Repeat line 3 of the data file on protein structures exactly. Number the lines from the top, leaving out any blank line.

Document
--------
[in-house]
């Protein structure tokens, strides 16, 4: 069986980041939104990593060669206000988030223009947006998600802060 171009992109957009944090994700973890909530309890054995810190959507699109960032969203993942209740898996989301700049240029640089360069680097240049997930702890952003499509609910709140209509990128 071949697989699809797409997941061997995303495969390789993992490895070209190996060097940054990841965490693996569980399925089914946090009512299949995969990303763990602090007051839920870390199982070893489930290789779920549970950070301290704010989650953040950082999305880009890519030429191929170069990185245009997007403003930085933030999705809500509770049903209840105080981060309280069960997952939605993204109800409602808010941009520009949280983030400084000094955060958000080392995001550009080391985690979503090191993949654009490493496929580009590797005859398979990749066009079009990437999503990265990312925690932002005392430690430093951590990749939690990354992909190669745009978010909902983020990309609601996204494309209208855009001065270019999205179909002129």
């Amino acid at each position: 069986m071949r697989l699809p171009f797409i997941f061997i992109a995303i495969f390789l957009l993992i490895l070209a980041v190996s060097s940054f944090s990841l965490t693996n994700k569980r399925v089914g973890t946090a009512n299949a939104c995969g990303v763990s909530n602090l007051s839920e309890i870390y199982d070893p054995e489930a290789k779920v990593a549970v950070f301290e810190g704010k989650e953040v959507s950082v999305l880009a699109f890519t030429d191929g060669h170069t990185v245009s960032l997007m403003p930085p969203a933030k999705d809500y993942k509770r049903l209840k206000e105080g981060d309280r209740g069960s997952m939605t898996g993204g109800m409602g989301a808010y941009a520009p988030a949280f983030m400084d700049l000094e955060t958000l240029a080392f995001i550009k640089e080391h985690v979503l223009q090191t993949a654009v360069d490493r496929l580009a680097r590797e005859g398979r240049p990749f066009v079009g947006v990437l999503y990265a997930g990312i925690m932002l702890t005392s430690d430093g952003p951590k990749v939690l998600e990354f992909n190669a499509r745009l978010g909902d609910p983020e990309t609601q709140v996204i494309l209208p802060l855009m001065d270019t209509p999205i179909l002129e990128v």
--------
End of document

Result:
């Amino acid at each position: 069986m071949r697989l699809p171009f797409i997941f061997i992109a995303i495969f390789l957009l993992i490895l070209a980041v190996s060097s940054f944090s990841l965490t693996n994700k569980r399925v089914g973890t946090a009512n299949a939104c995969g990303v763990s909530n602090l007051s839920e309890i870390y199982d070893p054995e489930a290789k779920v990593a549970v950070f301290e810190g704010k989650e953040v959507s950082v999305l880009a699109f890519t030429d191929g060669h170069t990185v245009s960032l997007m403003p930085p969203a933030k999705d809500y993942k509770r049903l209840k206000e105080g981060d309280r209740g069960s997952m939605t898996g993204g109800m409602g989301a808010y941009a520009p988030a949280f983030m400084d700049l000094e955060t958000l240029a080392f995001i550009k640089e080391h985690v979503l223009q090191t993949a654009v360069d490493r496929l580009a680097r590797e005859g398979r240049p990749f066009v079009g947006v990437l999503y990265a997930g990312i925690m932002l702890t005392s430690d430093g952003p951590k990749v939690l998600e990354f992909n190669a499509r745009l978010g909902d609910p983020e990309t609601q709140v996204i494309l209208p802060l855009m001065d270019t209509p999205i179909l002129e990128v």